…I REALISED I HAD SOMETHING CALLED “A VOICE” from around the age of three or four, and my mum always encouraged me to sing. She was a domestic and would sometimes bring homework, like ironing, and when she was doing it she’d ask me to sing to her to keep her company. I remember many a Saturday night when that happened. Dad was a musician, which also inspired me as a youngster. He’d compose calypsos on his guitar and he was like the village entertainer.
…MY FATHER DID ALL SORTS OF JOBS. I grew up in Trinidad and Tobago in the Caribbean, until we moved to England when I was ten, and there wasn’t an organised system of work. You either worked in the oil field, which was the most responsible job there was, or you did whatever you could to feed your family. Back then people were dab hands at everything—such as gardening, fishing, making utensils out of discarded tins—and my father was one of them. That’s really the main reason he emigrated to England as part of the Windrush movement, eventually bringing us over with him in 1960.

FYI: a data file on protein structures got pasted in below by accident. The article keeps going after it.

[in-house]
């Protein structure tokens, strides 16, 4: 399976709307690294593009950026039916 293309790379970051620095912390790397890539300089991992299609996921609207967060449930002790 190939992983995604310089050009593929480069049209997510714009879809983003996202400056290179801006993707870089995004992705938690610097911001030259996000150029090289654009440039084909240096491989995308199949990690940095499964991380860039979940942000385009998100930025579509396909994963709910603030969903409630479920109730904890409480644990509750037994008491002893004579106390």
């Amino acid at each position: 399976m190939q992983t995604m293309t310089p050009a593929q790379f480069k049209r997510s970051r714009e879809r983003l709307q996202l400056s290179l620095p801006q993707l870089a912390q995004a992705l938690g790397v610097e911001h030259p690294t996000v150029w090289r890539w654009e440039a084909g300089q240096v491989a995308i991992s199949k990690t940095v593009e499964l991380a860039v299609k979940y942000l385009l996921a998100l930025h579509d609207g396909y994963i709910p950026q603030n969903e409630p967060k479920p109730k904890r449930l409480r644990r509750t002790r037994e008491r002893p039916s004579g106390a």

…ARRIVING IN ALDGATE EAST WAS A TOTAL CULTURE SHOCK. I’d come from living on the border of a cocoa and coffee plantation, then suddenly there were all these buildings and streets and cars. It was all very strange to me but as a child, you adapt very quickly, whereas if I’d been a grown-up I’d probably have fled back to the Caribbean!
Billy Ocean as a young man
…SCHOOL WAS A BIG ADJUSTMENT. There wasn’t much contact with white people in Trinidad and Tobago, except for those my mum worked for, so mixing with white kids was very strange to start with. Again, the thing that helped me out a lot was music because I helped organise concerts and because I’m a pretty friendly person anyway, I didn’t have any problems, but initially, I was very cautious. I wasn’t very academic. I found mathematics very difficult; logarithms and square roots and that kind of thing baffled me, although I learned my times tables and my alphabet. The teachers never really explained anything properly and they concentrated on the brighter kids. There were some kids who were so bright it made me wonder how the Lord made both of us.
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Reader's Digest October 2020